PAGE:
With OIC’s sectarian tilt evident, the Muslim world is in dire need of a religious and economic unifier

Islamic civilization was once the bastion of wisdom and knowledge. The Islamic empire that rose from a small pocket in the center of the Arabian Peninsula reached its zenith under the rule of Umayyad caliph, Al Walid. At its peak, the Islamic empire stretched from the Iberian Peninsula in the West to Central Asia in the East. The Islamic world was a leader in philosophy, art, science and architecture. Muslim Spain gave birth to some of the world’s most imminent scholars like Ibn Rushd, also known as Averroes in the West, and Al Andalusi. The Islamic Empire significantly contributed to the field of medicine. Avicenna, known to us as Ali Sina, wrote his masterpiece work in the form of Canon of medicine which paved the way for medieval scientists to unveil major breakthroughs in the eradication of major diseases. The remnants of the marvelous architecture of the Ottoman Empire can be found in modern day Istanbul in the form of Sultan Ahmed mosque.

Today the Muslim world is indulged in brutal proxy wars. Saudi Arabia is supporting anti-Iran groups in Iraq and Syria, and Iran is supporting the Shia across the Middle East. The primary objective of the Organization of Islamic Countries (OIC) is to safeguard the interests of Muslims across the globe and also promote unity among Muslims, but it seems as though it is largely dysfunctional. The Muslim world needs a strong effective body similar to that of the European Union (EU) to integrate all Muslim countries economically and politically. Currently, the OIC is facing criticism from Islamic countries, primarily from Iran, for its tilt towards Saudi Arabia. Furthermore, the Islamic world is facing the crisis of governance. The Muslim world is ruled by dictators, kings and democratically elected leaders. So far, there is no consensus on choosing a single form of government. The citizens of Islamic nations that are led by monarchs and dictators enjoy relatively low level of freedom as compared to the nations that are led by democratically elected leaders. The literacy rate of the Islamic world is very low as compared to the West. According to some estimates, the total number of PhDs in Japan is more than all the Muslim countries combined. The poor literacy rate is contributing to the rise of non-state actors. Terrorism has destroyed several historical cities in the Muslim world. Aleppo, Damascus, Homs, Baghdad and Tripoli were once home to beautiful Islamic architecture but are now either destroyed or facing daily terrorist attacks. Instead of supporting one another, Muslim countries are engaged in brutal proxy wars against each other leading to the creation of a power vacuum. The rise of Islamic State of Iraq and Levant (ISIL) was a direct result of the Muslim world in supporting and building post-Saddam Iraq. In addition to that, the OIC failure in finding an immediate solution to the Syrian crisis led to the intervention of foreign powers. Recently, the alliance of 39 Islamic countries was formed under the auspices of Saudi Arabia, with the objective of tackling the challenge of growing terrorism in the Muslim world. However, strategists believe that the aim of the alliance is to contain Iran instead of eradicating terrorism. Any alliance without taking Tehran on board will not be effective as Iran holds an important position in the Muslim world.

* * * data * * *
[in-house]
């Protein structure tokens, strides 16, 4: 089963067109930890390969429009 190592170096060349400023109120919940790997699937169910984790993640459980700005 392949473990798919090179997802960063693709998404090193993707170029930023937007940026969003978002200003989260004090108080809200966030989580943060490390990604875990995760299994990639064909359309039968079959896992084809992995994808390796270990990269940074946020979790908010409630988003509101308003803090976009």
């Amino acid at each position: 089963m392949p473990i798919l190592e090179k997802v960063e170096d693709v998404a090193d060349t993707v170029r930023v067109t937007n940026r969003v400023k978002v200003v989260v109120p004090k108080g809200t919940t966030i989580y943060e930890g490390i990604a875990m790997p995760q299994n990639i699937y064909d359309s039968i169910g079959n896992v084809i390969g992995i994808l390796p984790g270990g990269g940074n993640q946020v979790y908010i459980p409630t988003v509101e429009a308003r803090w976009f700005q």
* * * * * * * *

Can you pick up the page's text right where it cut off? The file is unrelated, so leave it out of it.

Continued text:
Turkish President Erdogan has taken several steps to protect the rights of the Muslims. Erdogan has strongly condemned the brutal killing of the people in Rohingya at the hands of Myanmar’s army. Besides this, Ankara has also called on Israel to halt the construction of homes in Palestinian homeland. The Muslim world needs a strong military organization similar to that of North Atlantic Treaty Organization (NATO), which can efficiently tackle the menace of terrorism. The biggest hurdle in the Islamic world’s unity is the Saudi-Iran rivalry. Tehran and Riyadh have diverging interests in the region. Both sides consider themselves to be true leaders of the Muslim world. Saudi Arabia wants to oust of Bashar Al Assad while Iran considers Assad as the major ally in the region.

Pakistan can play an important role in easing the tensions between the Riyadh and Tehran as the country is home to the second largest Sunni population after Indonesia, and has the second largest Shia population after Iran. The sectarian configuration of Pakistan makes it the best choice for mediating between Iran and Saudi Arabia. Apart from Pakistan, Turkey should play its due role in uniting the Islamic world as well.

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